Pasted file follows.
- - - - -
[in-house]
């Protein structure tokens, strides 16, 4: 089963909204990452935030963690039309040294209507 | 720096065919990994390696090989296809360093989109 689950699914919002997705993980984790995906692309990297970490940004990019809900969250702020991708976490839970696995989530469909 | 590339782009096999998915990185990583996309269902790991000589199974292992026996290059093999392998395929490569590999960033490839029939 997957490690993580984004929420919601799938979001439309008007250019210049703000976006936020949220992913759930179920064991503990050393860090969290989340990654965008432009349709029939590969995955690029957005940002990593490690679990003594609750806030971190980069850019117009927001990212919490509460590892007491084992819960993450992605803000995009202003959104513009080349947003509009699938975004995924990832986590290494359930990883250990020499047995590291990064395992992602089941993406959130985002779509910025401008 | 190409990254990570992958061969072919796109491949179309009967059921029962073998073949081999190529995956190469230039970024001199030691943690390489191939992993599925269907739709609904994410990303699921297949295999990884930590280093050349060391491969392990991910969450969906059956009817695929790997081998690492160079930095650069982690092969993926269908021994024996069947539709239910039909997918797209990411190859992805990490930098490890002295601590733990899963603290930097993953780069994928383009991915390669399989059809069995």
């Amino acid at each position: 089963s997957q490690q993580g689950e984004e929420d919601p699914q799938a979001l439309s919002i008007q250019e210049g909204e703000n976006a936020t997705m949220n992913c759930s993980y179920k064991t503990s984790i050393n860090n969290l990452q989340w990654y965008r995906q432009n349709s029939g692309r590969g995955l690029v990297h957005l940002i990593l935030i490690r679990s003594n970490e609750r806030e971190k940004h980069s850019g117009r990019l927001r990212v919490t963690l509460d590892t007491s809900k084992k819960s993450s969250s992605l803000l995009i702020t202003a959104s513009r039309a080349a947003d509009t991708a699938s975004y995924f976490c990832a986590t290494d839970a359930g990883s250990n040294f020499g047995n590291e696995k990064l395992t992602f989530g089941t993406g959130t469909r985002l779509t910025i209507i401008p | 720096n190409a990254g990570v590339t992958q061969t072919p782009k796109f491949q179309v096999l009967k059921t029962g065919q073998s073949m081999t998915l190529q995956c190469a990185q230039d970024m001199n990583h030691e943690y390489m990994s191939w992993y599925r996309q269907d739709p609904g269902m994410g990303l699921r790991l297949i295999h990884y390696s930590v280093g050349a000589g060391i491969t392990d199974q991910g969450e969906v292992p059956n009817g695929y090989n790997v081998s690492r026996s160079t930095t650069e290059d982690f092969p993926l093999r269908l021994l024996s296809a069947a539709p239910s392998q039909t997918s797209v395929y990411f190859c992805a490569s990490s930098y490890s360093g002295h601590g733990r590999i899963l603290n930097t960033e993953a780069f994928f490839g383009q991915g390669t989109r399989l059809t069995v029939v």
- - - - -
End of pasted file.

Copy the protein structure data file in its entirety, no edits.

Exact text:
[in-house]
């Protein structure tokens, strides 16, 4: 089963909204990452935030963690039309040294209507 | 720096065919990994390696090989296809360093989109 689950699914919002997705993980984790995906692309990297970490940004990019809900969250702020991708976490839970696995989530469909 | 590339782009096999998915990185990583996309269902790991000589199974292992026996290059093999392998395929490569590999960033490839029939 997957490690993580984004929420919601799938979001439309008007250019210049703000976006936020949220992913759930179920064991503990050393860090969290989340990654965008432009349709029939590969995955690029957005940002990593490690679990003594609750806030971190980069850019117009927001990212919490509460590892007491084992819960993450992605803000995009202003959104513009080349947003509009699938975004995924990832986590290494359930990883250990020499047995590291990064395992992602089941993406959130985002779509910025401008 | 190409990254990570992958061969072919796109491949179309009967059921029962073998073949081999190529995956190469230039970024001199030691943690390489191939992993599925269907739709609904994410990303699921297949295999990884930590280093050349060391491969392990991910969450969906059956009817695929790997081998690492160079930095650069982690092969993926269908021994024996069947539709239910039909997918797209990411190859992805990490930098490890002295601590733990899963603290930097993953780069994928383009991915390669399989059809069995």
């Amino acid at each position: 089963s997957q490690q993580g689950e984004e929420d919601p699914q799938a979001l439309s919002i008007q250019e210049g909204e703000n976006a936020t997705m949220n992913c759930s993980y179920k064991t503990s984790i050393n860090n969290l990452q989340w990654y965008r995906q432009n349709s029939g692309r590969g995955l690029v990297h957005l940002i990593l935030i490690r679990s003594n970490e609750r806030e971190k940004h980069s850019g117009r990019l927001r990212v919490t963690l509460d590892t007491s809900k084992k819960s993450s969250s992605l803000l995009i702020t202003a959104s513009r039309a080349a947003d509009t991708a699938s975004y995924f976490c990832a986590t290494d839970a359930g990883s250990n040294f020499g047995n590291e696995k990064l395992t992602f989530g089941t993406g959130t469909r985002l779509t910025i209507i401008p | 720096n190409a990254g990570v590339t992958q061969t072919p782009k796109f491949q179309v096999l009967k059921t029962g065919q073998s073949m081999t998915l190529q995956c190469a990185q230039d970024m001199n990583h030691e943690y390489m990994s191939w992993y599925r996309q269907d739709p609904g269902m994410g990303l699921r790991l297949i295999h990884y390696s930590v280093g050349a000589g060391i491969t392990d199974q991910g969450e969906v292992p059956n009817g695929y090989n790997v081998s690492r026996s160079t930095t650069e290059d982690f092969p993926l093999r269908l021994l024996s296809a069947a539709p239910s392998q039909t997918s797209v395929y990411f190859c992805a490569s990490s930098y490890s360093g002295h601590g733990r590999i899963l603290n930097t960033e993953a780069f994928f490839g383009q991915g390669t989109r399989l059809t069995v029939v």